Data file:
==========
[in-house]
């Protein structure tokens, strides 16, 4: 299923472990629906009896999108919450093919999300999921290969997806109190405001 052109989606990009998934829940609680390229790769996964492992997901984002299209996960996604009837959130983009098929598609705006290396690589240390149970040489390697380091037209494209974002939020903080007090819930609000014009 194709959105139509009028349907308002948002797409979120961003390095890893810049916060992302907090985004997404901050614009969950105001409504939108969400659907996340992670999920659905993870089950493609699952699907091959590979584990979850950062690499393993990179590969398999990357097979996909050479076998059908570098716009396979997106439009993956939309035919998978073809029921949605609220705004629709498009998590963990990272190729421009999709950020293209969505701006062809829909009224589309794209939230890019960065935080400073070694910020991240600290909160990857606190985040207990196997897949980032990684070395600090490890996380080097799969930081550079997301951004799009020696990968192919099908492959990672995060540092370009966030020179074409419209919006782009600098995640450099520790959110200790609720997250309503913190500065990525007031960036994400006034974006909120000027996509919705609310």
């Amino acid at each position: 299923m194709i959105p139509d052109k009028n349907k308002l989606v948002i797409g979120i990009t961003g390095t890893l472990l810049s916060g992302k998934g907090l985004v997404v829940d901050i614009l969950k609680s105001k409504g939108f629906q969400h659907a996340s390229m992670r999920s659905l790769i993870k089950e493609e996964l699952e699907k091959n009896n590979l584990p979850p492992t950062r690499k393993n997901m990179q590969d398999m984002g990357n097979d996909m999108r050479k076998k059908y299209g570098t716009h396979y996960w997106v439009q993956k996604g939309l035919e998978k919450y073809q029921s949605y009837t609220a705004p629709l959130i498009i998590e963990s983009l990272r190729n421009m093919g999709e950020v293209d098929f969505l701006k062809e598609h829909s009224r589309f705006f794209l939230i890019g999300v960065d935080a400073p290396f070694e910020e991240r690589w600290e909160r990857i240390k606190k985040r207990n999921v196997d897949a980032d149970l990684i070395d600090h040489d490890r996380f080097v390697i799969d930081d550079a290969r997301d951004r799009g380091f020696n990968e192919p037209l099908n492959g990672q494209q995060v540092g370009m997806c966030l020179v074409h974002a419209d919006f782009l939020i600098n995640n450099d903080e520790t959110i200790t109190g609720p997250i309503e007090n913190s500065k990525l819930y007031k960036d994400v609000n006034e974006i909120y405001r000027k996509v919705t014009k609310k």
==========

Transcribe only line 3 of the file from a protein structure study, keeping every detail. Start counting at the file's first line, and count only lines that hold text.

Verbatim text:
């Amino acid at each position: 299923m194709i959105p139509d052109k009028n349907k308002l989606v948002i797409g979120i990009t961003g390095t890893l472990l810049s916060g992302k998934g907090l985004v997404v829940d901050i614009l969950k609680s105001k409504g939108f629906q969400h659907a996340s390229m992670r999920s659905l790769i993870k089950e493609e996964l699952e699907k091959n009896n590979l584990p979850p492992t950062r690499k393993n997901m990179q590969d398999m984002g990357n097979d996909m999108r050479k076998k059908y299209g570098t716009h396979y996960w997106v439009q993956k996604g939309l035919e998978k919450y073809q029921s949605y009837t609220a705004p629709l959130i498009i998590e963990s983009l990272r190729n421009m093919g999709e950020v293209d098929f969505l701006k062809e598609h829909s009224r589309f705006f794209l939230i890019g999300v960065d935080a400073p290396f070694e910020e991240r690589w600290e909160r990857i240390k606190k985040r207990n999921v196997d897949a980032d149970l990684i070395d600090h040489d490890r996380f080097v390697i799969d930081d550079a290969r997301d951004r799009g380091f020696n990968e192919p037209l099908n492959g990672q494209q995060v540092g370009m997806c966030l020179v074409h974002a419209d919006f782009l939020i600098n995640n450099d903080e520790t959110i200790t109190g609720p997250i309503e007090n913190s500065k990525l819930y007031k960036d994400v609000n006034e974006i909120y405001r000027k996509v919705t014009k609310k």